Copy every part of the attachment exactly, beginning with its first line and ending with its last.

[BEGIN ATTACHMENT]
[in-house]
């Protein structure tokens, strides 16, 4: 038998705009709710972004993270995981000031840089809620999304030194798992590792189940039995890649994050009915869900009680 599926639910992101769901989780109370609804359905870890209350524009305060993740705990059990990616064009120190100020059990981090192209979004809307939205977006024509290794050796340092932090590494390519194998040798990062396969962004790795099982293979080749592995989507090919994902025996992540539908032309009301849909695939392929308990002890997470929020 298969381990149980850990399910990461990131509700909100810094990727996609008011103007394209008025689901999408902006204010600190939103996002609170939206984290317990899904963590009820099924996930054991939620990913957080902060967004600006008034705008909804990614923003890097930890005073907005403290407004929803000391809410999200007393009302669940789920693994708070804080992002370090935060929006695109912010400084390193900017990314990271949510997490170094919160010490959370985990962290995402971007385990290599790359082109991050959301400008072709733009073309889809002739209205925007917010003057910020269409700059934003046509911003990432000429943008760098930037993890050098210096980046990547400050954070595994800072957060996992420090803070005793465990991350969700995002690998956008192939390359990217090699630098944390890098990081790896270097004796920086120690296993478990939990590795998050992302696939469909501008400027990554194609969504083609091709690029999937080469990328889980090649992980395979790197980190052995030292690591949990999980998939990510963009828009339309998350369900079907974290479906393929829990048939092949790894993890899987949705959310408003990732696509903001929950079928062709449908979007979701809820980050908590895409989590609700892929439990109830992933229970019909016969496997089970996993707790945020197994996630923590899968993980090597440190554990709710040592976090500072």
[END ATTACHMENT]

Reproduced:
[in-house]
């Protein structure tokens, strides 16, 4: 038998705009709710972004993270995981000031840089809620999304030194798992590792189940039995890649994050009915869900009680 599926639910992101769901989780109370609804359905870890209350524009305060993740705990059990990616064009120190100020059990981090192209979004809307939205977006024509290794050796340092932090590494390519194998040798990062396969962004790795099982293979080749592995989507090919994902025996992540539908032309009301849909695939392929308990002890997470929020 298969381990149980850990399910990461990131509700909100810094990727996609008011103007394209008025689901999408902006204010600190939103996002609170939206984290317990899904963590009820099924996930054991939620990913957080902060967004600006008034705008909804990614923003890097930890005073907005403290407004929803000391809410999200007393009302669940789920693994708070804080992002370090935060929006695109912010400084390193900017990314990271949510997490170094919160010490959370985990962290995402971007385990290599790359082109991050959301400008072709733009073309889809002739209205925007917010003057910020269409700059934003046509911003990432000429943008760098930037993890050098210096980046990547400050954070595994800072957060996992420090803070005793465990991350969700995002690998956008192939390359990217090699630098944390890098990081790896270097004796920086120690296993478990939990590795998050992302696939469909501008400027990554194609969504083609091709690029999937080469990328889980090649992980395979790197980190052995030292690591949990999980998939990510963009828009339309998350369900079907974290479906393929829990048939092949790894993890899987949705959310408003990732696509903001929950079928062709449908979007979701809820980050908590895409989590609700892929439990109830992933229970019909016969496997089970996993707790945020197994996630923590899968993980090597440190554990709710040592976090500072």